By Mark Satta*
“It was a holocaust…All of my peers died of AIDS, and I have no one to celebrate my past or my journey, or to help me pass down stories to the next generation. We lost an entire generation of storytellers with HIV.” Those are the words of David Mixner, a civil rights activist and author, who lived through the horror of the AIDS crisis in the 1980s and early 1990s in the United States—a time in which a diagnosis of HIV was, for most, a death sentence, and in which the treatment options for HIV/AIDS were extremely limited.
In the intervening years, medical advances have revolutionized the prospects for those diagnosed with HIV. It is no longer a death sentence. With the proper medical treatment, most people with HIV can live long and healthy lives. Furthermore, recent studies have shown that proper medical treatment can greatly reduce (and perhaps completely eliminate) one’s risk of transmitting HIV to others. We now have the medical tools needed to prevent new HIV infections and to help those currently infected with HIV lead healthy, flourishing lives.
But proper treatment for HIV is expensive and cost barriers have hampered progress in containing the virus and taking care of those living with HIV now.
The Affordable Care Act (ACA), passed under the Obama Administration, removed substantial cost barriers to treatment for many HIV positive people through measures such as the expansion of Medicaid and the banning of preexisting condition exclusions. A study from the Kaiser Foundation found that these measures resulted in a significant increase in the percentage of HIV positive people living in the United States who have the health insurance they need to afford treatment.
Provisions in the American Health Care Act (ACHA)—i.e. the GOP’s proposed ACA replacement—would shrink Medicaid funding and coverage and would allow insurance companies to deny health insurance to those with gaps of more than 63 days in their health insurance coverage. These changes run the risk of undoing much of the progress that has been made under the ACA to provide affordable health insurance and treatment for those with HIV. Even though this particular bill faced difficulties in the House of Representatives, most of the evidence suggests that any healthcare alternative proposed by the GOP is apt to contain similar provisions.
Recent new isn’t all bad for those fighting for HIV treatment and prevention. The Trump administration’s budget retains funding for valuable organizations used to fund HIV treatment like the Ryan White HIV/AIDS Program, which financially assists those with HIV who can’t afford treatment, and the President’s Emergency Plans for AIDS Relief (PEPFAR), which provides relief for those with HIV and AIDS globally.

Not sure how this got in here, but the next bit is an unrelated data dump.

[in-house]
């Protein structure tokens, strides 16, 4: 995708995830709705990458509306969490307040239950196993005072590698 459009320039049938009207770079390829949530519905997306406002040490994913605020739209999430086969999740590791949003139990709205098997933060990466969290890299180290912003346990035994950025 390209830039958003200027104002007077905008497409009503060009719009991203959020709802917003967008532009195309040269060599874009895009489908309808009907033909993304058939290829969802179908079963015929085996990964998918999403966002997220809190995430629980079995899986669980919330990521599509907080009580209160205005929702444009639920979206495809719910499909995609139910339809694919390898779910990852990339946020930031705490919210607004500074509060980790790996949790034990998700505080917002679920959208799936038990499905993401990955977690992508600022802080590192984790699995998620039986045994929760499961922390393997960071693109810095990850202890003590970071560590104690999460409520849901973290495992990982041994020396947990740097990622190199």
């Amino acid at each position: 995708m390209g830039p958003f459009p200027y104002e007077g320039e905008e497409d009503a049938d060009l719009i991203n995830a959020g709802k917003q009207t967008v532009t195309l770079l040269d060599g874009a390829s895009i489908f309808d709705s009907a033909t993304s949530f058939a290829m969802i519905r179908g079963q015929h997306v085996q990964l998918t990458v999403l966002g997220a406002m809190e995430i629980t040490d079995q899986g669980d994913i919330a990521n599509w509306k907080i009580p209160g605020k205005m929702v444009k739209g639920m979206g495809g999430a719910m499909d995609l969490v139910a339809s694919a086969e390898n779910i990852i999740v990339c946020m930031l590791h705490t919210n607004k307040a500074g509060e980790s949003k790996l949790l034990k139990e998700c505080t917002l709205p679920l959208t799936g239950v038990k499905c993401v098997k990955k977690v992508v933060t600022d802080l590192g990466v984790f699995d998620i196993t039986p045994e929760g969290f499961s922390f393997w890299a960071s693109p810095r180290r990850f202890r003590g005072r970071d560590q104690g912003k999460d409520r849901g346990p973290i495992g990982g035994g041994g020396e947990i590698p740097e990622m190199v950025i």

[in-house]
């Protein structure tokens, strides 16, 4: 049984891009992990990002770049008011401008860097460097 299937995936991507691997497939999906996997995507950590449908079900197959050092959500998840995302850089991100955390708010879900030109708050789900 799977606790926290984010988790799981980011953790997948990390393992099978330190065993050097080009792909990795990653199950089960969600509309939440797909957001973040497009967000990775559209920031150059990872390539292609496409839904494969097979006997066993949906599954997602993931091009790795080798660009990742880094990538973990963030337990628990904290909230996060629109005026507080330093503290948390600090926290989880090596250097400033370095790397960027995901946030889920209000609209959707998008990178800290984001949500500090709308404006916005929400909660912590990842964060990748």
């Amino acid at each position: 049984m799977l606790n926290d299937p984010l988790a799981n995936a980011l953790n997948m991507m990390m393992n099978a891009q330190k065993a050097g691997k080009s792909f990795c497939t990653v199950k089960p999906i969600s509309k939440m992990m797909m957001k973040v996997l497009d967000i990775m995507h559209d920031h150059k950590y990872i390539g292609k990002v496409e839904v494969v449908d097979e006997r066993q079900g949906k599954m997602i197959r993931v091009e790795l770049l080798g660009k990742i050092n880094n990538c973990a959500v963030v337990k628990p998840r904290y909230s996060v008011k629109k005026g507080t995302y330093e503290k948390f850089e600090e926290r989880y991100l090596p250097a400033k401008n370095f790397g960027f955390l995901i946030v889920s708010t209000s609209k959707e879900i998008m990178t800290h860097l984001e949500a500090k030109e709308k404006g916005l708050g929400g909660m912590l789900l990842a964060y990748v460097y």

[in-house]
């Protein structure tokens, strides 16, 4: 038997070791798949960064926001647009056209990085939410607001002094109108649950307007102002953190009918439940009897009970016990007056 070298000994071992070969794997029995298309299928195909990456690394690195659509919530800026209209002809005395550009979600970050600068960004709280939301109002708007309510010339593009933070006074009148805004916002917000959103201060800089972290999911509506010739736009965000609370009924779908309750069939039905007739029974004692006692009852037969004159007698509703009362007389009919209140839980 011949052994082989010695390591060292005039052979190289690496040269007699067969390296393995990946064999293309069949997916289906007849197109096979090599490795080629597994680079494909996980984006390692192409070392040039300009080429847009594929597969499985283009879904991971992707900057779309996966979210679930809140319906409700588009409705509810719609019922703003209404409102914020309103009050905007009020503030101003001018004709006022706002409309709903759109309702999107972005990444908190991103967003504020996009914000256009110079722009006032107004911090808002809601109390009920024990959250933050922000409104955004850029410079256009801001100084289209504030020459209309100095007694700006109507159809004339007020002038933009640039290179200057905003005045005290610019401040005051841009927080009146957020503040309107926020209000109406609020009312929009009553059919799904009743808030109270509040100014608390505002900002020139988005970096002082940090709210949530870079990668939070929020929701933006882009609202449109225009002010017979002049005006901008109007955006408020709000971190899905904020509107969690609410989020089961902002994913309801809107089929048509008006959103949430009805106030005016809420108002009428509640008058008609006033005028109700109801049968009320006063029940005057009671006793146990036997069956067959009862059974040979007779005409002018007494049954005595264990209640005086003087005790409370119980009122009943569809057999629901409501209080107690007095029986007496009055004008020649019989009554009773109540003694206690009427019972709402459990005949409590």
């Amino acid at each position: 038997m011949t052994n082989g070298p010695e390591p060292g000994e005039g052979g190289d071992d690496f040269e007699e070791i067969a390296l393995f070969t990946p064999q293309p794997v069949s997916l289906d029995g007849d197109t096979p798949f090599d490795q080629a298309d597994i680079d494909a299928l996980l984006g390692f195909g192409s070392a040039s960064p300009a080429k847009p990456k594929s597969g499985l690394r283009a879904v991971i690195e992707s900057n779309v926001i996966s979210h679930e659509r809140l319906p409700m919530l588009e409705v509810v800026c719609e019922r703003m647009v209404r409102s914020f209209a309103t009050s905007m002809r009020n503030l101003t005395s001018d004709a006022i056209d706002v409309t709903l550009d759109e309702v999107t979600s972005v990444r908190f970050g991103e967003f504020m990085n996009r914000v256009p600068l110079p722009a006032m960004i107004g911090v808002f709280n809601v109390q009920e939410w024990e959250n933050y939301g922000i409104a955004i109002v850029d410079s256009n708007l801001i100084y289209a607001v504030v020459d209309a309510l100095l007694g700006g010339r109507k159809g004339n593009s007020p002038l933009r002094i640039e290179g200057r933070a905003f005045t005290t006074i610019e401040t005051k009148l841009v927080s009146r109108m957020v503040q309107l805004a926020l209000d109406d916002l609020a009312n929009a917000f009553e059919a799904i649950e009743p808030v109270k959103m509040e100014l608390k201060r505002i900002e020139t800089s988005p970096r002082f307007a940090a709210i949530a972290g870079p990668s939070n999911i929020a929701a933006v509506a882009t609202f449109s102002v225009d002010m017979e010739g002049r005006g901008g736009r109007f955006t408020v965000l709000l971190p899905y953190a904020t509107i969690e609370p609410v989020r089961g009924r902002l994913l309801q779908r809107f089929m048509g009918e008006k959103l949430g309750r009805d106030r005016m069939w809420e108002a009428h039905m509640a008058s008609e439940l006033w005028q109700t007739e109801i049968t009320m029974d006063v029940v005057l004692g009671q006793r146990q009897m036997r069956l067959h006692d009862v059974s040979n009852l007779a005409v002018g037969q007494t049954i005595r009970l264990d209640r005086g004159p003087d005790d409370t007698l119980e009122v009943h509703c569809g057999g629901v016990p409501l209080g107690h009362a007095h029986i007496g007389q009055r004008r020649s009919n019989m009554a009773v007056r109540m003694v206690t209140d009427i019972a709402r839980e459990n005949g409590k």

But while these funds are not being cut, unless they are expanded, repealing the ACA will result in a larger group of people needing to share these limited resources. Thus, without compensating measures, repealing the ACA would constitute a step backwards in our ability to provide medical care for HIV positive people and in addressing the impact of HIV.
We should acknowledge the significant benefits that continued funding of programs like Ryan White will allow for, but we should also recognize both the imprudence and callousness of taking a step backwards in the treatment of HIV/AIDS, when instead we should be continuing to take steps forward.
We have the medical resources to keep HIV positive people healthy and to stop the spread of the disease, yet in 2014 there were over 6,700 deaths attributed directly to HIV and in 2015 there were still almost 40,000 newly diagnosed cases of HIV in the United States. And the burden continues to fall disproportionately on minorities like African Americans, Latinos, and gay and bisexual men.
The limits of our action contribute to the death and suffering of thousands of Americans living with HIV every year, to the prolongation of an unnecessary risk to thousands more, and to an increased burden on society generally as we expend resources on emergency and end of life care that could have been spent instead on preventative measures and earlier treatment.
In the 1980s, we lacked the knowledge and medical treatment needed to prevent the death of a generation of Mixner’s storytellers. But with groundbreaking advances in the medical field, the responsibility for the storytellers we lose in this generation lies with us. That potential loss is just one of many examples of the very real consequences that repealing the ACA will have on chronically ill Americans. And it is up to all of us to fight together to protect the interests of those in need of care.
*Mark is a 1L at HLS and an Online Editor for HLPR.
Photo Credit: Ted Eytan